Quebec’s agri-food industry mobilizes
Coop Fédérée’s press release
The French version of the 2015 edition of the OECD Agricultural Policy Monitoring and Evaluation Report was published in late September and is highlighting the increasing use of agricultural support by emerging countries. First and foremost, it reveals the strategic significance of agriculture and food security for several countries, some of whom have become first-rate agricultural powerhouses.
This strategic value can also be found at the core of the agricultural policies of industrialized nations, such as Canada. The current actions taken by farmers and agricultural organizations to preserve the supply management mechanism––a tremendous benefit included in the Canadian farm policy––is a perfect case in point. There, managing supply takes the form of a regulation mechanism under which the Canadian dairy, poultry and egg farmers adjust their output to meet domestic market requirements. Not only this Canadian supply management system does not cost anything to taxpayers, but it also prevents the release of emergency funds to support such a strategic sector, by protecting it from price hyper-volatility, and, a fortiori, by safeguarding ing stable and fair incomes to farmers.
In a press release issued by Coop Fédérée that we are publishing below1, the Quebec-based cooperative focuses on the importance of maintaining the integrity of this mechanism in the framework of the Trans-Pacific Partnership (TPP) agreement currently under negotiation. What is at stake is the survival of dairy or poultry farmers, for whom a 43 percent share of income relies on that mechanism.
In this respect, momagri welcomes the actions taken by Coop Fédérée and all Canadian producers in this legitimate struggle that rejects surrendering a whole segment of a country’s agricultural economy in the name of trade liberalization.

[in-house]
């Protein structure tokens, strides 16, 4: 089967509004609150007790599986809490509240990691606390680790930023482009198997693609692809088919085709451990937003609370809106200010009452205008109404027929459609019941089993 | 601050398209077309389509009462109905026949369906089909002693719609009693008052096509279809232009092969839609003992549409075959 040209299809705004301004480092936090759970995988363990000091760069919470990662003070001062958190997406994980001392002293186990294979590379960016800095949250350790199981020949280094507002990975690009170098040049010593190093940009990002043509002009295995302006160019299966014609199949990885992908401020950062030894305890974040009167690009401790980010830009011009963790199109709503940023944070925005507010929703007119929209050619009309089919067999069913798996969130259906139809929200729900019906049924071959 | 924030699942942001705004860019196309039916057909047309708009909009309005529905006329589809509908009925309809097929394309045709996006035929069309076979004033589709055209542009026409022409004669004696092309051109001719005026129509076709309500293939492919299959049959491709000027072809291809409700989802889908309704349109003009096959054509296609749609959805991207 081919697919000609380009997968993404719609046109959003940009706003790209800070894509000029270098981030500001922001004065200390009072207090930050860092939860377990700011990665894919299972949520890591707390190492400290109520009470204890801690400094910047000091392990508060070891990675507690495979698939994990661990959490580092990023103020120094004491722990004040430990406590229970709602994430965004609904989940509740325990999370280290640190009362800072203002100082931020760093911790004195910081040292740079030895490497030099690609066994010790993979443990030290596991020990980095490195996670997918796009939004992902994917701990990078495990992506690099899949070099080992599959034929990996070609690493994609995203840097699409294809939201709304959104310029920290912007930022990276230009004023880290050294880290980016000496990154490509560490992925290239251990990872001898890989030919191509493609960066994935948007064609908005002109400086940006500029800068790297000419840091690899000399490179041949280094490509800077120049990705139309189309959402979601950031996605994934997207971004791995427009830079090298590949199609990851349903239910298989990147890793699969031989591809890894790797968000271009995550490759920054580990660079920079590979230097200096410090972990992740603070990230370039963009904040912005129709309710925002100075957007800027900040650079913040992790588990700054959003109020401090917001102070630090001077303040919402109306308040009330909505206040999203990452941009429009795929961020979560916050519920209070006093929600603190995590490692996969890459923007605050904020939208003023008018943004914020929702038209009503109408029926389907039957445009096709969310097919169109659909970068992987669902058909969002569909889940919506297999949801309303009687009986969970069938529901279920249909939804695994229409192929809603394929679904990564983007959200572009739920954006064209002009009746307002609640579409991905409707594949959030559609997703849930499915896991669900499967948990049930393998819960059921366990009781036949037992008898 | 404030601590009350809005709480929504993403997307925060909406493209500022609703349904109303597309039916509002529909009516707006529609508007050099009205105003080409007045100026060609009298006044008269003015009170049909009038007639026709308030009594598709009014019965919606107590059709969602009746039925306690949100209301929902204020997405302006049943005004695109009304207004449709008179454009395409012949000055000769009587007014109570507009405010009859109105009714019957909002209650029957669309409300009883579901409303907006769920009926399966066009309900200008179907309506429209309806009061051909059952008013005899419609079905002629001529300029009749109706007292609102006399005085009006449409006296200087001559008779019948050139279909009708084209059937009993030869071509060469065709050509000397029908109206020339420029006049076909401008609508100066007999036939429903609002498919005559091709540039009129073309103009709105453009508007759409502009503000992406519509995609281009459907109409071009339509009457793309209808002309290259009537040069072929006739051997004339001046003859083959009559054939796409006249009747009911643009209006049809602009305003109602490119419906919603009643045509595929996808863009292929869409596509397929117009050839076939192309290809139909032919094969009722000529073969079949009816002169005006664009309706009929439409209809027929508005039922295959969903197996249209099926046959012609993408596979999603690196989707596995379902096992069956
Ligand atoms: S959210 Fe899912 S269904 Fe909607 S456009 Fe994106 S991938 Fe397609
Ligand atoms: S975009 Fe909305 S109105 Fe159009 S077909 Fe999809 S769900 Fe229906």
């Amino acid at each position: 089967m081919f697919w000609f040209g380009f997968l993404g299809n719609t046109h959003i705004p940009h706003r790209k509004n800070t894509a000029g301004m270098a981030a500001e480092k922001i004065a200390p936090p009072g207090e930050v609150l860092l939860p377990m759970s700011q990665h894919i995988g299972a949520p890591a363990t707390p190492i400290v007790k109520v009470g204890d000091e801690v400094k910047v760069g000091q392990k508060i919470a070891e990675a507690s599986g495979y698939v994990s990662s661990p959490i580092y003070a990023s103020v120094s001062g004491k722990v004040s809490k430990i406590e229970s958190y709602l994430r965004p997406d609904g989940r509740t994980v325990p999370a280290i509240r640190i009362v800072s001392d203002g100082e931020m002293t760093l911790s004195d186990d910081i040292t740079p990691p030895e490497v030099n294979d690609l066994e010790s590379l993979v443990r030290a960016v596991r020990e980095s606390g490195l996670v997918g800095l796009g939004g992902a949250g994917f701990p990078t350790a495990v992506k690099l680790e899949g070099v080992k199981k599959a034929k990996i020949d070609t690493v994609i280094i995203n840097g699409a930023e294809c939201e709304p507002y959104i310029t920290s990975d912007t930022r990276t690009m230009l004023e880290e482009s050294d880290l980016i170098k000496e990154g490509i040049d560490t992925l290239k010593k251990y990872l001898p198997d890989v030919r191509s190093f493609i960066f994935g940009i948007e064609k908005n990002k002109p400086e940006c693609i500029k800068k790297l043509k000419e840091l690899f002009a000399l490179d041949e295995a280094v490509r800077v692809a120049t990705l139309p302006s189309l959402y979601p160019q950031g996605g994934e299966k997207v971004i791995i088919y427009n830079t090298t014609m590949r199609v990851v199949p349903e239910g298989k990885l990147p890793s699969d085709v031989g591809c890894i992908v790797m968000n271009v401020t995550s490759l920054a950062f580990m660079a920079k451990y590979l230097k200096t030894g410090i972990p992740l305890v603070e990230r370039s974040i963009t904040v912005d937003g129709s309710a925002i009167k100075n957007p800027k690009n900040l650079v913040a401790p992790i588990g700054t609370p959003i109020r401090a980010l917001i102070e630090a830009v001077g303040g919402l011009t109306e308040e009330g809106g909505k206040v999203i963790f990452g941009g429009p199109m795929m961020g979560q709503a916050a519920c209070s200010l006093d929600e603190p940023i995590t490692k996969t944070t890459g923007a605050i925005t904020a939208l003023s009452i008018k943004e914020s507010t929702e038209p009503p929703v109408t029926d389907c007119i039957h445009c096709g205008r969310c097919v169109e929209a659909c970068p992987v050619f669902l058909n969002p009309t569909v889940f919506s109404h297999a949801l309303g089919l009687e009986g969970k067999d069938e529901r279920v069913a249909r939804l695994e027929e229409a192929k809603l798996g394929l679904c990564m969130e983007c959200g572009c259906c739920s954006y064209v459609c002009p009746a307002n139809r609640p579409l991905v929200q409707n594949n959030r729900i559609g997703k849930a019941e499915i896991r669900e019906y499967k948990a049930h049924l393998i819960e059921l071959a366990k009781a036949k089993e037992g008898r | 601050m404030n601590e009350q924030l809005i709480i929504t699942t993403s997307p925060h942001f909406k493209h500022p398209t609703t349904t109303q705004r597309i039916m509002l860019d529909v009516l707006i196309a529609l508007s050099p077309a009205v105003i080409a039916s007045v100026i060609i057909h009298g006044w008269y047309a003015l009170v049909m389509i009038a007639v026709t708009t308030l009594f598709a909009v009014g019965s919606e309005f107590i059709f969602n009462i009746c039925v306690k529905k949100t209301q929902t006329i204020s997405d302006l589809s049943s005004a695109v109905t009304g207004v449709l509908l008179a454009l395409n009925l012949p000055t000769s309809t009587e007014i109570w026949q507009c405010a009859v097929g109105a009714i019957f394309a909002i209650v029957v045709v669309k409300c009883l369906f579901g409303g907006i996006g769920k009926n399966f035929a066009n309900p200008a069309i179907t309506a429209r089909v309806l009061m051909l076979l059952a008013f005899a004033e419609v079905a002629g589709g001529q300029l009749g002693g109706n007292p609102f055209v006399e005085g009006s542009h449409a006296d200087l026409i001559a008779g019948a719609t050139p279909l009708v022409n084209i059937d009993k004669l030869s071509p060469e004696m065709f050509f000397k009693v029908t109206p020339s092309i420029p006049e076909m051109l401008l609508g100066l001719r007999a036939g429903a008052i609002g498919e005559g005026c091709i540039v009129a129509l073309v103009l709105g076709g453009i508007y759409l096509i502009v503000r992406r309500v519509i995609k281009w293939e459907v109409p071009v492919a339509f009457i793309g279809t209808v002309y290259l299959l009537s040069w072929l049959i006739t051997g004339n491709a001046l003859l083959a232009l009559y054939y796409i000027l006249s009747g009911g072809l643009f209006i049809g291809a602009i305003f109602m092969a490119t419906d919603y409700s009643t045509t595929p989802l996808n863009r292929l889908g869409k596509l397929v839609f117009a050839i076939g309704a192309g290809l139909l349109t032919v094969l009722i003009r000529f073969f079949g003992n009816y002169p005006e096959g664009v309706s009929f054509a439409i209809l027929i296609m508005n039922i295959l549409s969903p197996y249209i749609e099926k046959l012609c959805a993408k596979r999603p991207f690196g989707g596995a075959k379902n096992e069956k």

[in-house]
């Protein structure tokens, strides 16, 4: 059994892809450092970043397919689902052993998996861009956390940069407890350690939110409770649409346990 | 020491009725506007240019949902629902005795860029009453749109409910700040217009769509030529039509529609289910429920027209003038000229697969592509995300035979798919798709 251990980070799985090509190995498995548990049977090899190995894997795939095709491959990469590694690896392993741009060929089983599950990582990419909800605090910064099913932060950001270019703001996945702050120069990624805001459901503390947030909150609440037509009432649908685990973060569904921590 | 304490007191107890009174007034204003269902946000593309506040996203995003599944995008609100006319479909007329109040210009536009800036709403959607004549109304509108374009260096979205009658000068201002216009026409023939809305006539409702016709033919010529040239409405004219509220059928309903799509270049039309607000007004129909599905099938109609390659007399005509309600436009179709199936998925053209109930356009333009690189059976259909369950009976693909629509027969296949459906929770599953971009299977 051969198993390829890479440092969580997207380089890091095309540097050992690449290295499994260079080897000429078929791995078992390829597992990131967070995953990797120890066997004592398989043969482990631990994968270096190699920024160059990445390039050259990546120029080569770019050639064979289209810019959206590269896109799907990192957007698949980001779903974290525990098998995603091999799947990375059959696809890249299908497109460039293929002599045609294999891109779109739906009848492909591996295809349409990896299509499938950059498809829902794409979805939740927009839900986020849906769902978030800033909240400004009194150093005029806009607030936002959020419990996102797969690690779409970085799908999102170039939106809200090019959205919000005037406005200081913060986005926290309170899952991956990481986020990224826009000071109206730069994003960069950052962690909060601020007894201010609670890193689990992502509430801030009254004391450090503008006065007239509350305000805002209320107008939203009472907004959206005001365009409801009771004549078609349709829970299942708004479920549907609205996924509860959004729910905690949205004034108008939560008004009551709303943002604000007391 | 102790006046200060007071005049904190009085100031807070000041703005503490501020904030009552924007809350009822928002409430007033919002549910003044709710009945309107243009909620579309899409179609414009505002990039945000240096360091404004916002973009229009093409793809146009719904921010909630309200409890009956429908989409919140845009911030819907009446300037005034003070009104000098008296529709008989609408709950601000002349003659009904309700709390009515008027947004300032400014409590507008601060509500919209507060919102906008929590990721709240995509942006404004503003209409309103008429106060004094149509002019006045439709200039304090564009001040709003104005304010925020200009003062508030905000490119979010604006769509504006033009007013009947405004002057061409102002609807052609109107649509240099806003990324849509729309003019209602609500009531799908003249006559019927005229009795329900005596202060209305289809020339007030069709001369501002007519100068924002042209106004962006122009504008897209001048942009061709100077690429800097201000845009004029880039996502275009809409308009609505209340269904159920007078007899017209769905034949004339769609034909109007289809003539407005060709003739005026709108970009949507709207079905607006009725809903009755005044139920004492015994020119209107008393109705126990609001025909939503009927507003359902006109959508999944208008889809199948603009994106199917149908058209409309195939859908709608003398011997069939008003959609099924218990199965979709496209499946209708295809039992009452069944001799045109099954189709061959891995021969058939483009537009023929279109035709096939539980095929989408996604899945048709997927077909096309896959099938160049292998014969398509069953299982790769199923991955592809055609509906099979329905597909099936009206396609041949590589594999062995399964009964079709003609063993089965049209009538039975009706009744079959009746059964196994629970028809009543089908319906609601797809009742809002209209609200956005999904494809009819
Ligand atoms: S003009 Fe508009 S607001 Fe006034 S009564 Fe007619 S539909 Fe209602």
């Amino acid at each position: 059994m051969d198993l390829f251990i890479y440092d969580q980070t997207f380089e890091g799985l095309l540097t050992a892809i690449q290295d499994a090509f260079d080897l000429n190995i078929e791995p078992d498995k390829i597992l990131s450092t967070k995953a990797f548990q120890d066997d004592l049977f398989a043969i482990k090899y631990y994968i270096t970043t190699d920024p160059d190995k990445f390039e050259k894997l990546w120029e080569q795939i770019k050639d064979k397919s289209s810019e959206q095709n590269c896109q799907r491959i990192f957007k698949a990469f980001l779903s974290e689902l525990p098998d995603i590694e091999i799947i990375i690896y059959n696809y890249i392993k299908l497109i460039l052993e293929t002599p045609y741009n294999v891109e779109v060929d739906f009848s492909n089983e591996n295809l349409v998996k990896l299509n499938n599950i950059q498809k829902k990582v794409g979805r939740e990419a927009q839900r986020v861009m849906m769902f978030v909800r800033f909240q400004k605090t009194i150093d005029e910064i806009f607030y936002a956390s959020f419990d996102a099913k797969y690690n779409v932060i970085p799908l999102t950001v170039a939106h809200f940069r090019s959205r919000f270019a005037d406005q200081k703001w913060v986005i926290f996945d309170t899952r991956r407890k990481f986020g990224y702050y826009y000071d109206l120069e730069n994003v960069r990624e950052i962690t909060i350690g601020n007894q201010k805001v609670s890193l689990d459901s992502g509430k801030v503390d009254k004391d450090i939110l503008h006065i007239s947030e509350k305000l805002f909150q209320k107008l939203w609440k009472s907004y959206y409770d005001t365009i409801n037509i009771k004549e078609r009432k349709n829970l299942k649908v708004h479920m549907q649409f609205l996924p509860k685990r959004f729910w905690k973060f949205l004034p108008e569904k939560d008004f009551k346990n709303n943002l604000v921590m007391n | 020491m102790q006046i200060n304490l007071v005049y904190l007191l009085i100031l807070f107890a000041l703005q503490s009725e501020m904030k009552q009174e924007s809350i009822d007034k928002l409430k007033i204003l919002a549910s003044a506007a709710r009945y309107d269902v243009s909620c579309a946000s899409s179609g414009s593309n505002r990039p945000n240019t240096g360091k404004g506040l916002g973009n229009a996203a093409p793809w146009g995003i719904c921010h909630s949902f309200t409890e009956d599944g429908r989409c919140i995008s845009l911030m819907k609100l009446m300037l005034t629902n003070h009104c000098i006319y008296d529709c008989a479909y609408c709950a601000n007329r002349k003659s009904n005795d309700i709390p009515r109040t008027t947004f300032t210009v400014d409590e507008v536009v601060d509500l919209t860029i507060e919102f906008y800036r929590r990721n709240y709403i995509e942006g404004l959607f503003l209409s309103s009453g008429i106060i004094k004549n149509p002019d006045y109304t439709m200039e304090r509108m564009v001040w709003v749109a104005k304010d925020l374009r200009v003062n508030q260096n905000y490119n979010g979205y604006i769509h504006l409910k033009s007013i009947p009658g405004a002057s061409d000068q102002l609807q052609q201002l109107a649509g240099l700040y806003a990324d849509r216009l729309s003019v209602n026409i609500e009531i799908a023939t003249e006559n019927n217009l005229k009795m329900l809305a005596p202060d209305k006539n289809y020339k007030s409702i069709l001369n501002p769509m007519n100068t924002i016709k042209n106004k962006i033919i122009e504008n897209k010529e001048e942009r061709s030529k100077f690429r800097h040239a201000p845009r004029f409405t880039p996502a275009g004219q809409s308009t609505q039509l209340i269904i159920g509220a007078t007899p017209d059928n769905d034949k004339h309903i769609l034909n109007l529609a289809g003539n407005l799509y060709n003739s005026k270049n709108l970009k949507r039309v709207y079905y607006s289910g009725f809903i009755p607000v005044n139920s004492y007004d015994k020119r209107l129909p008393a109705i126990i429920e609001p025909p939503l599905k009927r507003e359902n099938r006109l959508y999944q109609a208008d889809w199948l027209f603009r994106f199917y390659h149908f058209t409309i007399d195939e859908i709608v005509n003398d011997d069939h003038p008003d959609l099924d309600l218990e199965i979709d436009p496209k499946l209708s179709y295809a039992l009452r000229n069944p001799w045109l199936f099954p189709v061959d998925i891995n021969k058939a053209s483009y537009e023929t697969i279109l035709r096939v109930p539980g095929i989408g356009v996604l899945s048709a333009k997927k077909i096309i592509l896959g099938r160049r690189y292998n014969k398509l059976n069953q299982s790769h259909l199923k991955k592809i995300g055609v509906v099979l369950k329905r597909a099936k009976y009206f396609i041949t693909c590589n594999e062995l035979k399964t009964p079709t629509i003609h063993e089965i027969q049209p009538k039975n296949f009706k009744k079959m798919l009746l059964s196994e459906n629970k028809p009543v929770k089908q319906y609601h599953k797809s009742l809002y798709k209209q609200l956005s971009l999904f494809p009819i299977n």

momagri Editorial Board
TPP agreement imminent and rumours of major concessions at the expense of supply management: Quebec’s agri-food industry mobilizes
With just two days to go before the Trans-Pacific Partnership (TPP) ministerial conference in Atlanta that could result in a final agreement, Quebec’s agri-food industry leaders are mobilizing and making an urgent appeal to Stephen Harper, Canada’s Prime Minister. Pierre Paradis, Quebec’s Minister of Agriculture, Fisheries and Food, Marcel Groleau, President of the Union des producteurs agricoles (UPA) and spokesperson for the Coalition for a Fair Farming Model, Supply Management, Denis Richard, President of La Coop fédérée, and René Moreau, Vice President of Agropur Cooperative, in addition to several stakeholders of Quebec's agri-food industry, are demanding that he stand by his promises and keep supply management fully intact in the TPP negotiations. Essentially, this means that no new concessions should be made to allow additional access to supply-managed commodity markets and that customs tariffs should be kept at their current level.